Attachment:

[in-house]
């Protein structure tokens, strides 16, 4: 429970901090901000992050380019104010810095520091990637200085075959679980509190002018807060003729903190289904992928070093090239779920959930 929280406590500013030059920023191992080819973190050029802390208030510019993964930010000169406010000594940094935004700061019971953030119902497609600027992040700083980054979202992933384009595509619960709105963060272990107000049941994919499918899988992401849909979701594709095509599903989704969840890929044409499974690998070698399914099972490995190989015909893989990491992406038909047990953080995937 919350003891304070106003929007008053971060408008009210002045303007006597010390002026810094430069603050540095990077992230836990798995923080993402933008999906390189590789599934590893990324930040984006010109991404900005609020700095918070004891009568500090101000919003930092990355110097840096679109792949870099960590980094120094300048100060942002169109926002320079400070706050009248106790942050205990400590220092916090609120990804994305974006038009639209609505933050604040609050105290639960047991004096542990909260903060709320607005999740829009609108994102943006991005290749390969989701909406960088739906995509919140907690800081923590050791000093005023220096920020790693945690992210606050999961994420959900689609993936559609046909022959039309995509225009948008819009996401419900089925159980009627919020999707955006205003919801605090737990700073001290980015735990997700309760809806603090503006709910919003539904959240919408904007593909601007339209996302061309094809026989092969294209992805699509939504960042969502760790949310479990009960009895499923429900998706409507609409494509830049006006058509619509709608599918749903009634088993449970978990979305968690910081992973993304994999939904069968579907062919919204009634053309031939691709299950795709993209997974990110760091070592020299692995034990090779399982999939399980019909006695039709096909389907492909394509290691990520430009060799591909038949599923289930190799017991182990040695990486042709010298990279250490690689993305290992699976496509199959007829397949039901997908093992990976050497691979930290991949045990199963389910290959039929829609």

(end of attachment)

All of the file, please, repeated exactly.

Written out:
[in-house]
């Protein structure tokens, strides 16, 4: 429970901090901000992050380019104010810095520091990637200085075959679980509190002018807060003729903190289904992928070093090239779920959930 929280406590500013030059920023191992080819973190050029802390208030510019993964930010000169406010000594940094935004700061019971953030119902497609600027992040700083980054979202992933384009595509619960709105963060272990107000049941994919499918899988992401849909979701594709095509599903989704969840890929044409499974690998070698399914099972490995190989015909893989990491992406038909047990953080995937 919350003891304070106003929007008053971060408008009210002045303007006597010390002026810094430069603050540095990077992230836990798995923080993402933008999906390189590789599934590893990324930040984006010109991404900005609020700095918070004891009568500090101000919003930092990355110097840096679109792949870099960590980094120094300048100060942002169109926002320079400070706050009248106790942050205990400590220092916090609120990804994305974006038009639209609505933050604040609050105290639960047991004096542990909260903060709320607005999740829009609108994102943006991005290749390969989701909406960088739906995509919140907690800081923590050791000093005023220096920020790693945690992210606050999961994420959900689609993936559609046909022959039309995509225009948008819009996401419900089925159980009627919020999707955006205003919801605090737990700073001290980015735990997700309760809806603090503006709910919003539904959240919408904007593909601007339209996302061309094809026989092969294209992805699509939504960042969502760790949310479990009960009895499923429900998706409507609409494509830049006006058509619509709608599918749903009634088993449970978990979305968690910081992973993304994999939904069968579907062919919204009634053309031939691709299950795709993209997974990110760091070592020299692995034990090779399982999939399980019909006695039709096909389907492909394509290691990520430009060799591909038949599923289930190799017991182990040695990486042709010298990279250490690689993305290992699976496509199959007829397949039901997908093992990976050497691979930290991949045990199963389910290959039929829609």